Aspect Oriented Programming (AOP) has been around for a long time now. It enables you to decouple the cross cutting concerns from your application and solve code tangling and eliminate code duplication. Some of the widely used cross-cutting concerns include: logging, exception handling, security, caching, performance monitoring, etc. There are many AOP frameworks around and AspectJ is one of the popular AOP frameworks. It should be noted that Aspect.NET is the .NET counterpart of this popular AOP framework that enables a clean modularization of the crosscutting concerns in your application. It is an open source .NET multi-language aspect weaver. The Aspect.NET framework is an AOP framework for Microsoft .NET. In this article we will explore the advantages of AOP and learn how we can implement AOP and leverage its benefits.
Aspect .NET Concepts
The three main concepts related to Aspect .NET include the following:
- Join points — this refers to a point in your application where an aspect can be applied. Typical examples of join points include: a method call point, an exception being thrown, etc.
- Pointcuts — this refers to the joinpoint in your application's code where the associated advice should be applied. In AOP, a set of joinpoints is known as a pointcut.
- Advice — this is used to define the action that should be performed at a particular joinpoint. In other words, it refers to the action that is to be taken at a particular joinpoint.
As I said, AOP extends OOP to provide you a way to write code that is much more modular and maintainable. In other words, Aspect Oriented Programming is an extension of Object Oriented Programming enabling you to write code that is much more maintainable. Note that AOP doesn’t replace OOP in any way, rather it complements OOP. Aspects are actually reusable software modules that encapsulate functionalities that include: error handling, exception handling, logging, configuration management, security, etc.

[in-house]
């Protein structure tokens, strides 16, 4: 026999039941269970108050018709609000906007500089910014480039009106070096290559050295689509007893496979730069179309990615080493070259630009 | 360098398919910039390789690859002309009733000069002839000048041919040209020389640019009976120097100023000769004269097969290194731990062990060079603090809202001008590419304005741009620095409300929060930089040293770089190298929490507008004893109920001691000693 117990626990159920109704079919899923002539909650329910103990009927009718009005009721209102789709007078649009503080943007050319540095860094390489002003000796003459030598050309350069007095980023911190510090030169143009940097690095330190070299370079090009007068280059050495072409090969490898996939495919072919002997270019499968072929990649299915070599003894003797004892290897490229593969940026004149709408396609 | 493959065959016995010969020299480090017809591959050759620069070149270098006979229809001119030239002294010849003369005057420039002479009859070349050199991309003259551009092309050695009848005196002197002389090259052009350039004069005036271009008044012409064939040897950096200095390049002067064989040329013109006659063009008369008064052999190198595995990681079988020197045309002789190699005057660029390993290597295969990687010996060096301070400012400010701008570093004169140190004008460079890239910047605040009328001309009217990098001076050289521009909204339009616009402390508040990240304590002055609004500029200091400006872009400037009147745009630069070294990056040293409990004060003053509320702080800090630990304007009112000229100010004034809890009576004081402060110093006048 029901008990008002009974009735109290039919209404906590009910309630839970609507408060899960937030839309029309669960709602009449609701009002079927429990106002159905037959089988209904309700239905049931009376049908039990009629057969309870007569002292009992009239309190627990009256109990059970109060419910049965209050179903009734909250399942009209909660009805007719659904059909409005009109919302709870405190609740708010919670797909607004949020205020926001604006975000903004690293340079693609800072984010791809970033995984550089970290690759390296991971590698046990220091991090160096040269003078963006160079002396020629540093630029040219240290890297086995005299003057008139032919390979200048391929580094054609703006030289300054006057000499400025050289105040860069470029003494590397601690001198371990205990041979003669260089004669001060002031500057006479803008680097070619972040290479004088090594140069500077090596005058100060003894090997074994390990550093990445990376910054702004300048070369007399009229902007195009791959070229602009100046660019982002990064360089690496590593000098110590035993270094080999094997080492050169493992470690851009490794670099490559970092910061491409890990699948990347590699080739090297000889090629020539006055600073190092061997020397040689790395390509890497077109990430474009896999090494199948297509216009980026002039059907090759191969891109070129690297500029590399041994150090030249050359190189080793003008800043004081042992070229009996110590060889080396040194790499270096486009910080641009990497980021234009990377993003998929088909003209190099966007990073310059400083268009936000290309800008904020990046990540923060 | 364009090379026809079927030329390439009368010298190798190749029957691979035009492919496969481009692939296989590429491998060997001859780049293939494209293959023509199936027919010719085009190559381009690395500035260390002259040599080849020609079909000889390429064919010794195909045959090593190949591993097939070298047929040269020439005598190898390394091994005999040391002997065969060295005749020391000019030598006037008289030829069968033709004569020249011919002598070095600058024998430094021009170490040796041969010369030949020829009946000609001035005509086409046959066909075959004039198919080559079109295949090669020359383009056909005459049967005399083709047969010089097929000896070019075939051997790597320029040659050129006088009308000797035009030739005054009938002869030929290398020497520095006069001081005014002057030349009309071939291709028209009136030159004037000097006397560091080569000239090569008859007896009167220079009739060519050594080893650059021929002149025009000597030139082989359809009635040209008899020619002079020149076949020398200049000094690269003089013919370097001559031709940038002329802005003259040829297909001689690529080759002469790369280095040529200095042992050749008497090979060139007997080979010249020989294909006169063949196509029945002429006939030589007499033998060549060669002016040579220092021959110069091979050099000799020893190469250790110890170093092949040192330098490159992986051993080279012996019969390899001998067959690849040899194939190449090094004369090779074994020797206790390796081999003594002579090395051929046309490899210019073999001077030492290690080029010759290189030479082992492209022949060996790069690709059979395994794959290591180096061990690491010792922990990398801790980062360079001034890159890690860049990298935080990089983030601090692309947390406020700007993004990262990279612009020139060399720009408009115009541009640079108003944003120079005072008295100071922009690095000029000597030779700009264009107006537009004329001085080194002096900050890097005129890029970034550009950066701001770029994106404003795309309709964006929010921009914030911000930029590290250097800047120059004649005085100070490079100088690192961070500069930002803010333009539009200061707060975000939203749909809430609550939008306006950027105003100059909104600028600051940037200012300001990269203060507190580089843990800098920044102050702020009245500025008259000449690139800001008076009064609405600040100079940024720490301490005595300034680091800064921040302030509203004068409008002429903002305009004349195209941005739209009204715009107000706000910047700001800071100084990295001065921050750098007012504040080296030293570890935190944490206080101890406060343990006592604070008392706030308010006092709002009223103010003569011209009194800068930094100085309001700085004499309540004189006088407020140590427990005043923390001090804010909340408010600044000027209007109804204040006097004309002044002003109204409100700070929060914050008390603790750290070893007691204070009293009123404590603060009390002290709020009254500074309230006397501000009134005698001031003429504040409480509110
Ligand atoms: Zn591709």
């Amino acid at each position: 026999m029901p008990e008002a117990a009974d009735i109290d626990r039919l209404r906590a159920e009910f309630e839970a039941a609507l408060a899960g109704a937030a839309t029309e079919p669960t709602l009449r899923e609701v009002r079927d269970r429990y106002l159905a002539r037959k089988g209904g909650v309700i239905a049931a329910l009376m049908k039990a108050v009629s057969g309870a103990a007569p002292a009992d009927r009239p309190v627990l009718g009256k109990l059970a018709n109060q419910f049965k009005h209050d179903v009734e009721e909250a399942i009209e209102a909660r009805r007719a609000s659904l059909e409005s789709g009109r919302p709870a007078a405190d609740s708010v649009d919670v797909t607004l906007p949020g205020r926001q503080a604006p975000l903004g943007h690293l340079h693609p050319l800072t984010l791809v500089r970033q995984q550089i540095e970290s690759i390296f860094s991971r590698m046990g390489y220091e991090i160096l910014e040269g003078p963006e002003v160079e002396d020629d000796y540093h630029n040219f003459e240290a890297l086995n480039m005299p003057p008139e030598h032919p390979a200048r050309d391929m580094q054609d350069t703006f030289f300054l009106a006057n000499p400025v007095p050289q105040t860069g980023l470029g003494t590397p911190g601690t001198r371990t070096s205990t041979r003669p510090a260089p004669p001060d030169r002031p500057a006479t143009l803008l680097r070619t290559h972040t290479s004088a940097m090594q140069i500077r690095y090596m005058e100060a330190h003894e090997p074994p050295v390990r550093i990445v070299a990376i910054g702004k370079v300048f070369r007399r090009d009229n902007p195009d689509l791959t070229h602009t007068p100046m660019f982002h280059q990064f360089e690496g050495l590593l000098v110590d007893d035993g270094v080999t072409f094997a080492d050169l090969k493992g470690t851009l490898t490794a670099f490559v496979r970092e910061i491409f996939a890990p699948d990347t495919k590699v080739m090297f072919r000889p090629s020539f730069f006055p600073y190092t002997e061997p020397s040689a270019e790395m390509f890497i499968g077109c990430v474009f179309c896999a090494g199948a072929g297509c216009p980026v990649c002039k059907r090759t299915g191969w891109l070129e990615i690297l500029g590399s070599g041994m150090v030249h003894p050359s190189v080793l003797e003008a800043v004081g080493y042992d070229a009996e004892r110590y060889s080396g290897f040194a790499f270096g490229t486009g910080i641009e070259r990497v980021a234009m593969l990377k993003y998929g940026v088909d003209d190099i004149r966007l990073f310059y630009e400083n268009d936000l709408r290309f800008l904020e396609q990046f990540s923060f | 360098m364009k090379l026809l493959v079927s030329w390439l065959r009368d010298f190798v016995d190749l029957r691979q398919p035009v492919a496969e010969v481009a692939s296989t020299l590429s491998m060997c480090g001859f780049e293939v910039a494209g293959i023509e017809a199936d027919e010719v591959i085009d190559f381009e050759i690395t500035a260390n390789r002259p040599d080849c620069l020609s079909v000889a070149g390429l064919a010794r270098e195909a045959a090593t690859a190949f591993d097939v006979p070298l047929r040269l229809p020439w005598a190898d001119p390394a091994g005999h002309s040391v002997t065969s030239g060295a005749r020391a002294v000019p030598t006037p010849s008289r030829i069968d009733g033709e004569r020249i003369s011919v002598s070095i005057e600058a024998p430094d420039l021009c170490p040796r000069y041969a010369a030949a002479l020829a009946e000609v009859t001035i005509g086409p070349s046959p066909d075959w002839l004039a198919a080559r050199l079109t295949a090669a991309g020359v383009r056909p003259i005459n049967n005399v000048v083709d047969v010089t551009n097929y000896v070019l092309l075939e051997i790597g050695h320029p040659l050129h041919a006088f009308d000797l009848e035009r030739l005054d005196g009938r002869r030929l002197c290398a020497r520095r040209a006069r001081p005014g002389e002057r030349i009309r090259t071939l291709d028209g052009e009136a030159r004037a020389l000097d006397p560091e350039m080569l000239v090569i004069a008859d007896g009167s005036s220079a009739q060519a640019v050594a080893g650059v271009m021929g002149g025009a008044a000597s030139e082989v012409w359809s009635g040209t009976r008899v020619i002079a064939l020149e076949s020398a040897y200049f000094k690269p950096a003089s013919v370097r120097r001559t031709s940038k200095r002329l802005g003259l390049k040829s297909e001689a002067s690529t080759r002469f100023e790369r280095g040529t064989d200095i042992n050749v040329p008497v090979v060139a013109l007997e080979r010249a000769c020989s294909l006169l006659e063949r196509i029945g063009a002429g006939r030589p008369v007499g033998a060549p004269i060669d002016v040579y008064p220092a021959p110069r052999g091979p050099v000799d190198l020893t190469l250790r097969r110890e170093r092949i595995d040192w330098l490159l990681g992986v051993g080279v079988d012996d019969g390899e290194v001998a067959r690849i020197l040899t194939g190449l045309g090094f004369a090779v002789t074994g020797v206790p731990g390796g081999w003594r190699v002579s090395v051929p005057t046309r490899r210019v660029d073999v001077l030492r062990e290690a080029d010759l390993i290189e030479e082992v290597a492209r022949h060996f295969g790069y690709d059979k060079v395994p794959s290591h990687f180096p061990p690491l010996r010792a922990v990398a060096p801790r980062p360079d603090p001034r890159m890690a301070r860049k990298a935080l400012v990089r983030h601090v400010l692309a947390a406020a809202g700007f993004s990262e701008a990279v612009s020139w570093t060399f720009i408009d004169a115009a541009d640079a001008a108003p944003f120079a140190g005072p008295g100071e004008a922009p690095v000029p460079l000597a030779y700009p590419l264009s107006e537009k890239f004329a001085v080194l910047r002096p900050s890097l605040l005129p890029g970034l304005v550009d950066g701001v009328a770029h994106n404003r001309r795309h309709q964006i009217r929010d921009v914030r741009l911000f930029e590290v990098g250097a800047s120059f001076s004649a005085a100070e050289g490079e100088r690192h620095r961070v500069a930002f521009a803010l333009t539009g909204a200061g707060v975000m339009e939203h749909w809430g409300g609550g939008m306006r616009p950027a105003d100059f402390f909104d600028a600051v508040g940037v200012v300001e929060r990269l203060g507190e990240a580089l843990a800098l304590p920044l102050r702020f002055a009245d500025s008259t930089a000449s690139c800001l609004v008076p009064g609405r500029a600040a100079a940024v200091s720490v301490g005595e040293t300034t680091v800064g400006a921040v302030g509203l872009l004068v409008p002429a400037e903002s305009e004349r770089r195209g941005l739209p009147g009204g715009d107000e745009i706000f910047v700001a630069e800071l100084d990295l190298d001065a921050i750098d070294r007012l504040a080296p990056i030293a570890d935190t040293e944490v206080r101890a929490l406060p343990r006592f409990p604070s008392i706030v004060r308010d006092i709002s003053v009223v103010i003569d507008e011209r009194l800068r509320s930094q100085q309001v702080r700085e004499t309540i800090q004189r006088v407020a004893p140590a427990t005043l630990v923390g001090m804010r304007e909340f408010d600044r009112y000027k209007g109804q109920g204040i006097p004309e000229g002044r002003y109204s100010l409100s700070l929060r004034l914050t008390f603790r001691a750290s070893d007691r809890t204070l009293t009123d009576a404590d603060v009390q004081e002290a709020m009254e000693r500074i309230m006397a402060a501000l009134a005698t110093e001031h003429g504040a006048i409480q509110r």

Weaving in Aspect Oriented Programming
Note that Aspect.NET takes advantage of two strategies to work with aspects and AOP. These include AOP meta-language and attribute specifications. The act of injecting the AOP code into our application is known as weaving. There are a few different ways in which you can achieve this. These include the following:
- Compile-time weaving — this is a type of weaving that occurs at compile-time and hence the name. In this type of weaving, the cross-cutting concerns in your application's code is weaved before the MSIL or IL code is generated.
- Binary weaving — Post compile time weaving or binary weaving is a type of weaving in which the aspects are injected into already compiled code, i.e., your MSIL or the IL code.
- Load-time weaving — this is a type of weaving that is performed at runtime. Hence, this process is also known as runtime weaving. This is a process that injects the aspects to the compiled MSIL or IL code during class loading. This type of weaving is achieved by taking advantage of the .NET runtime environment.
Programming Aspect .NET
Now, let's get into a bit of code. The following code snippet illustrates how you can create a custom aspect class using this framework.
[AspectDescription("This is a custom aspect")]
public class CustomAspect : Aspect
The following two method illustrate how you can take advantage of AspectAction attribute to inject aspects before and after a method call.
[AspectAction("%before %call *")]
public static void BeforeCall()
DisplayMessage("Hello " + TargetMemberInfo.ToString());
[AspectAction("%after %call *")]
public static void AfterCall()
DisplayMessage("Bye " + TargetMemberInfo.ToString());
The following code snippet shows how the DisplayMessage method looks like.
private static void DisplayMessage(String str)
This article presented an introduction of AOP, its concepts and how it can be implemented using the Aspect.NET framework.